Imagine if we didn’t have words. We’re the only species on earth to have developed lexical communication. Each word itself is a metaphor, standing in for an image of something physical or an imaginary concept that we’ve managed to internalise.
Terracotta. A concrete word, one that should give us all the same image, but it isn’t an object. Yet, we’ve seen objects wearing this shade, so we can visualise a sample of it in our minds.
Each letter is an invented symbol that someone drew in the sand and agreed that when partnered with some of its neighbours, it would design to build one of these images, metaphors, words. So language is inherently human.
Ironically, that’s a word that’s become an over-used vernacular in the brand practice of developing a ‘tone of voice’. Agencies emphasise that companies should sound more human. But, without wanting to state the obvious, we are human. All of us.
So that’s a difficult command. It’ll be like telling a blonde to be more blonde. The only way to do that would be with hair-dye. Making it inauthentic. Fake news. We run into the same problem here. People are anxiously flexing their verbs and nouns in the hope that they’ll embody this one great human, when really it sounds like an algorithm programmed to whisper pleasantries and rhetoric through the letterbox. Anonymous and creepy.
We’re scared. Of something! That’s why we’re clamming up, reverting to corporate speak and doing the robot. But what’s freaking us out? Certainly a few things: the office, Microsoft office, the blank page it simulates, the sheer size and versatility of language. But there are two things we’re the most afraid of when trying to personify the voice of a company and establish its accent. 1. The customer. 2. Ourselves.
Our concern with what we think the customer wants to see is handicapping us. Kneecapping us almost. Here’s the secret: they don’t generally know what they want. They want you to tell them, clearly, in a compelling way, whilst demonstrating your real purpose and brand values.
We don’t believe our natural voices are the ones to do that. But they are. That’s why we’re here. Have some confidence. Just have a chat. Speak how you speak, not like how an institution is expected to speak. Because we make the institutions; we make the language; we make the decisions. Make it your own. And that will make it theirs as well.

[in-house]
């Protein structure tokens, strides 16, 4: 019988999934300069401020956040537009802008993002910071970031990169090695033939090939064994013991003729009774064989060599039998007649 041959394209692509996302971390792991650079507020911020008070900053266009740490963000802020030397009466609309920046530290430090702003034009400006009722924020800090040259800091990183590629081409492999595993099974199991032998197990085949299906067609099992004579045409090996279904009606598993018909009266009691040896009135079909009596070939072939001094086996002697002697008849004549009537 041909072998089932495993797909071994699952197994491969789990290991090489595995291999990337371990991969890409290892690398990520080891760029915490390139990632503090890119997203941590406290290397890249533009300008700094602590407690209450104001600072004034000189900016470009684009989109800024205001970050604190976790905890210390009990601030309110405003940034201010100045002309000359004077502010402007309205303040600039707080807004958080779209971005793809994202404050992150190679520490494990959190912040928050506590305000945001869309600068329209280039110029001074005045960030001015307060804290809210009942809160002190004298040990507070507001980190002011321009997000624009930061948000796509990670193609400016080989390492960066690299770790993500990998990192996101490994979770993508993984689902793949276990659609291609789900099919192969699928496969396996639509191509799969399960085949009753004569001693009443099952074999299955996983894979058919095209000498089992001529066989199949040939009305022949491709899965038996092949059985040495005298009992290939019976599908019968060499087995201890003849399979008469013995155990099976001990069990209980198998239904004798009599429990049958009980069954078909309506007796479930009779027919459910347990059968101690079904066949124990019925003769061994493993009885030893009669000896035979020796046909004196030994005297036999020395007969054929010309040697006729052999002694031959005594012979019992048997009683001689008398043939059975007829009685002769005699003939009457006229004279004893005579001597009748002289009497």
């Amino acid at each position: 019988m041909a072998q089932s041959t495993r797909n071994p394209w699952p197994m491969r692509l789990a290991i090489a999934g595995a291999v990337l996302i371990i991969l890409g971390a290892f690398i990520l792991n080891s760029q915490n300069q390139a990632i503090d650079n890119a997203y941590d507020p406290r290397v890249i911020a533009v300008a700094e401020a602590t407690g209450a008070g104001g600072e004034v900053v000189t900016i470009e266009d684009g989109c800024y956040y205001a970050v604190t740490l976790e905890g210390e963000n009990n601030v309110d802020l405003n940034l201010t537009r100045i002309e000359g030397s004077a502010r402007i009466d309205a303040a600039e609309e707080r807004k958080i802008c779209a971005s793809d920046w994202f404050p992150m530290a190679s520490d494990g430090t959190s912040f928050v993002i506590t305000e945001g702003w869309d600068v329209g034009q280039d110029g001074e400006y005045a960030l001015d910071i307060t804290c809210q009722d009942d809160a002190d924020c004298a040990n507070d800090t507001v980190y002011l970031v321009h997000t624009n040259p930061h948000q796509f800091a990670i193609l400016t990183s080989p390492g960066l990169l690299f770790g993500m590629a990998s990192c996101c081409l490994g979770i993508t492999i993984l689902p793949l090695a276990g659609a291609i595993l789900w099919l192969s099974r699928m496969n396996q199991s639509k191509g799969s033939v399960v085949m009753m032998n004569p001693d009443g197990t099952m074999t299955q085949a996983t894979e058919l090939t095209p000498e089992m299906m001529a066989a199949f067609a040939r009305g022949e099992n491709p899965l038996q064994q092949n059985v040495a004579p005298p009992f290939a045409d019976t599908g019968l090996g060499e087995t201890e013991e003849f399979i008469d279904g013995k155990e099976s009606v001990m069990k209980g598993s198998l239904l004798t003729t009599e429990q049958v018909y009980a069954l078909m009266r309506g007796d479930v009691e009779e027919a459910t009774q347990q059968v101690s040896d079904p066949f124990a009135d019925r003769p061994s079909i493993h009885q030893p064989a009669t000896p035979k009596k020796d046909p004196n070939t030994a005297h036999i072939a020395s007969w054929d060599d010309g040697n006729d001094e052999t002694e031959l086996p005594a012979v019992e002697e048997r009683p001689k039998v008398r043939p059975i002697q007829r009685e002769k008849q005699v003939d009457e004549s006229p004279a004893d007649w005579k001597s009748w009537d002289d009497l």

Maybe now it’s time for some juice. Let’s see the swag, the loot – the spoils of a good campaign. I’m not going to use Innocent. Sorry, Dan. Although, here’s a nod, because you are past masters of the game. Rather, let’s shed some exposure on a relatively new seat at the table: Farmdrop. Here’s their spread in the tube:
Now, it’s a bit long, craftily cut up by colour, but it’s on the inside of the tube, so they know they’ve got a captive market while people search for something to do between Holborn and Leicester Square, rather than making a concerted effort to avoid eye contact with everyone else in the sardine tin.
The black bit is what we’re interested in. That tone. Feel it? So easy it’s almost hard to explain. Firstly, this is a deliberately verbal campaign. The visual is simple, unaffected and therefore let’s the words take the spotlight. Step two, you’ll probably (you do) find a similarly laissez-faire, jovial use of language on their website. That’s what tone of voice needs to do – it needs to integrate all platforms and canvases that a brand will appear on. Consistency makes personality. The repeated use of the informal word ‘thing’ shows their subtle desire to undermine their competitors, without being explicitly offensive. And they’re not afraid to face controversy, ‘horse meat,’ but then again, that’s because it’s not their controversy. By telling us what they’re not, they’ve already told us what they are, establishing their brand values, whilst entertaining us.
Bring in the antithesis, the brevity afforded by the established integration of a goliath brand. Think of Nike. Their logo has almost become a letter in its own right. But it’s better than a simple letter. It manages to summon all the ideas they’ve chosen to stitch to it through language. Just Do it. Run. An instruction. An action. A subtitle. A word they’ve almost managed to reclaim entirely as their own.
In an interview with Adweek, global executive creative director of McCann, John Mescall, shared his favourite Nike print ad.
Wieden + Kennedy, 1993
Elaborating on his choice, Mescall explains “there were no words. There was just a little swoosh. But it said everything I wanted to hear from that brand, without saying a single word.”
Now, you might wonder, ‘why finish a piece on language and tone of voice with an ad bereft of almost all words?’ Well, hold your breath, here comes another…
The power of the swoosh and the family of iconography strategically invested into it is again exemplified. Nike’s message of ambition, no breaks, and personal bravery is saturated into their logo, telling of language’s infinite capacity for association and symbolism. The two halves of the bench are like two lines, and by removing the second one cleverly communicates an implicit line that’s predicated by the single use of the word “RUN… don’t sit.” Their message of courage is matched by their decision to withhold all but one word, which is already one subsumed into their identity. They’ve won. No doubt.
That’s the message, then: be brave. Show how easy it is to talk, even if that means prompting your audience to finish the sentence.
‘Words’ by Jamie Delves